NASA designers stated they considered three phases of operations which were known to be hazardous. A problem with their analysis is that they failed to consider every phase, such as prelaunch or rather preflight. The designers should have evaluated every feasible scenario, or use case, of the system, even if unlikely. Thorough use case analysis evaluates all potential “normal” and “rainy day” scenarios. Use cases could have been developed for the preflight phase, including any potential failure cases on the ground. The designers could have used these scenarios to contemplate hatch issues, coolant coil issues, and especially the egress process.
The plugs-out test of Apollo 1 was ranked as a low risk without much analysis, and NASA officials stated that they were not concerned with problems prior to launch. Although a failure analysis was conducted for the flight of Apollo 204, no failure analysis, such as a Failure Modes and Effects Analysis (FMEA), was conducted for an on-the-ground or prelaunch situation. Once identified, proper mitigation actions could have been implemented. For more information, see Part 3, Risk Management and Part 6, Safety Engineering.
Baldwin, W. C., and C. K. Reilly, interview by Rich Morton. 2005. Interview with former NASA Technician during January 1967 (Dec. 13).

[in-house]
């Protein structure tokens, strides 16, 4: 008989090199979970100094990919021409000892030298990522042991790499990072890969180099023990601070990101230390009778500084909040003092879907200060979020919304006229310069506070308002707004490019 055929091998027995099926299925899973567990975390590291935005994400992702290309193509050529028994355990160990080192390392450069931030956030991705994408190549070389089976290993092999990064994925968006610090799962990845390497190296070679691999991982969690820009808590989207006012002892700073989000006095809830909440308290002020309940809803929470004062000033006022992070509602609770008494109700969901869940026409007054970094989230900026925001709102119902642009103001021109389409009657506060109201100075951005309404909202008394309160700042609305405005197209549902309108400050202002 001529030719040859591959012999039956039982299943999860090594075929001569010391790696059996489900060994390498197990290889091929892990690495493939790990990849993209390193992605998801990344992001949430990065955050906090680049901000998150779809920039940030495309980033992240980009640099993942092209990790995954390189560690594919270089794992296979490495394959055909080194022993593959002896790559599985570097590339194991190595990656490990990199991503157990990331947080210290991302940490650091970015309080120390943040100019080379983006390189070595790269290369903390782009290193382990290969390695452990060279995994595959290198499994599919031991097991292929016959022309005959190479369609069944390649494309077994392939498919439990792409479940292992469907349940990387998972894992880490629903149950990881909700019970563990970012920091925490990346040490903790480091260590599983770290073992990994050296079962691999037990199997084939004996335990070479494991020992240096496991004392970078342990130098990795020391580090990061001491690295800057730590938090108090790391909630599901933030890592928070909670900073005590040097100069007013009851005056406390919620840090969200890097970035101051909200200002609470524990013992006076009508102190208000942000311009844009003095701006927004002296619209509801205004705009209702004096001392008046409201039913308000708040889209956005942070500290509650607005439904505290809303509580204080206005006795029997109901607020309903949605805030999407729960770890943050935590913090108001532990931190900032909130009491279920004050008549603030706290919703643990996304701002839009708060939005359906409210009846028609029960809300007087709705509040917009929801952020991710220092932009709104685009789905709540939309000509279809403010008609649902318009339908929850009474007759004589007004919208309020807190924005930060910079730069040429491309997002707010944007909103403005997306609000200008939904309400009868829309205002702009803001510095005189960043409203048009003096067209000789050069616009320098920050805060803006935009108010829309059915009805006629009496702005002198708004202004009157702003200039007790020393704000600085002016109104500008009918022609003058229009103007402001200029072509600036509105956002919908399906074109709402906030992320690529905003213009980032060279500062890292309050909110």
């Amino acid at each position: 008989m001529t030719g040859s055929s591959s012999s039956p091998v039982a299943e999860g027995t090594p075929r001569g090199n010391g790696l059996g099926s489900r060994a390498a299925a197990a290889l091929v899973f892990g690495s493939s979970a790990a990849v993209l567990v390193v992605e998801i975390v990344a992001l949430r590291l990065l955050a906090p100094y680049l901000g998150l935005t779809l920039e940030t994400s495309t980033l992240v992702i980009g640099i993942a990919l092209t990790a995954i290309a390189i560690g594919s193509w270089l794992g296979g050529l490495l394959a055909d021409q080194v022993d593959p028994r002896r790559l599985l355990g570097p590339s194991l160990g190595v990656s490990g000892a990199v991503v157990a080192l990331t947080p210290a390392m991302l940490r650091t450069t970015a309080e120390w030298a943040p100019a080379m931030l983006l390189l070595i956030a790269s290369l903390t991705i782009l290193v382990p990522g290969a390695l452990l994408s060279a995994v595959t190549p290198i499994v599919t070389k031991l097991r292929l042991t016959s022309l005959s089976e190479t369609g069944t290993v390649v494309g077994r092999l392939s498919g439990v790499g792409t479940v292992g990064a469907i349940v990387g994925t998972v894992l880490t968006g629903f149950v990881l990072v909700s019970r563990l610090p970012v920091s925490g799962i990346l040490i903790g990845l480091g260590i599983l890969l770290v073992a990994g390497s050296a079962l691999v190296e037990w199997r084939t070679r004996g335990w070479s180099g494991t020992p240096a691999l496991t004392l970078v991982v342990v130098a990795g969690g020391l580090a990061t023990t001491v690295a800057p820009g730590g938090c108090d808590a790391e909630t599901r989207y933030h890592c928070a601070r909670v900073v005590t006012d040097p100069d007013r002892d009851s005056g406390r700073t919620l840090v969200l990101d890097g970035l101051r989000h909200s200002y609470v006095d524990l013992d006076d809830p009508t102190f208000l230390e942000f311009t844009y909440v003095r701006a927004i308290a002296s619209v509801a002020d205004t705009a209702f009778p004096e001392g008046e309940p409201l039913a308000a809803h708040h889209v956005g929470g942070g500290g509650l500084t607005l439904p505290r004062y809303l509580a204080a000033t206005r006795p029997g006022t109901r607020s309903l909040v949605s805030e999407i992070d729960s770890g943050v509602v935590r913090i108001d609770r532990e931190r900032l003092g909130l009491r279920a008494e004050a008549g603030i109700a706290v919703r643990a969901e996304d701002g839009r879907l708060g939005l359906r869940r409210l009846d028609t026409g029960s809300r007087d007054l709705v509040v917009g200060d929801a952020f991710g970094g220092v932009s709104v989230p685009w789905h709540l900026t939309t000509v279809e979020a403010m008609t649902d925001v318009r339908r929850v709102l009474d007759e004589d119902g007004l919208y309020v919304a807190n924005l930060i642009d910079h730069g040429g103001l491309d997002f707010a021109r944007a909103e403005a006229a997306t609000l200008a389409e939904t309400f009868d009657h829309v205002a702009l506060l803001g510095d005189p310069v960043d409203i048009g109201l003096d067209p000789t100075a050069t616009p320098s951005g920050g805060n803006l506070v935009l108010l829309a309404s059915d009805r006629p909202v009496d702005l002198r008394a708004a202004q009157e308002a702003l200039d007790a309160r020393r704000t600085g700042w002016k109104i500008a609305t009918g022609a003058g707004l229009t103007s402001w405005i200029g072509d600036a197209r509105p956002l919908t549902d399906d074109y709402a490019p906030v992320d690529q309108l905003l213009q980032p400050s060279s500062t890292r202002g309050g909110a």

Bellcomm, Inc. 1964. Review of Environmental Control Systems for Apollo. B-1.
Benson, C. D., and W. B. Faherty. 1978. Moonport: A History of Apollo Launch Facilities and Operations . Vols. NASA Special Publication-4204 in the NASA History Series. Washington D.C., USA: National Aeronautics and Space Administration. Available at: http://www.hq.nasa.gov/office/pao/History/SP-4204/contents.html. Accessed Nov. 22, 2005.
Brooks, C., J. Grimwood, and L. Swenson. 1979. Chariots for Apollo: A History of Manned Lunar Spacecraft. Vols. NASA Special Publication-4205 in the NASA History Series. Washington D.C., USA: National Aeronautics and Space Administration.
Freiman, F. L., and N. Schlager. 1995. “Apollo 1 catches fire,” Vol. 1, in Failed Technology: True Stories of Technological Disasters, by Fran Locher Freiman and Neil Schlager. New York, NY, USA: UXL.
House Subcommittee on NASA Oversight of the Committee on Science and Astronautics. 1967. Investigation into Apollo 204 Accident: Hearings. Washington D.C., USA: 90th Congress, 1st Session, pp. 1-404.
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Mendell, W. W. 1998. "Role of lunar development in human exploration of the solar system," Journal of Aerospace Engineering, pp. 106 - 110.
Murray, C., and C. B. Cox. 1989. Apollo: The Race to the Moon. New York, NY, USA: Simon & Schuster.
NASA History Office. 1967. Findings, Determinations and Recommendations. Apollo 204 Review Board, National Aeronautics and Space Administration. Washington D.C., USA: NASA Historical Reference Collection. Available at: http://www.hq.nasa.gov/office/pao/History/Apollo204/find.html. Accessed Feb. 18, 2020.
NASA History Office. 1967. History of The Accident. Apollo 204 Review Board, National Aeronautics and Space Administration. Washington, D.C., USA: NASA Historical Reference Collection. Available at: http://www.hq.nasa.gov/office/pao/History/Apollo204/history.html. Accessed Feb. 18, 2020.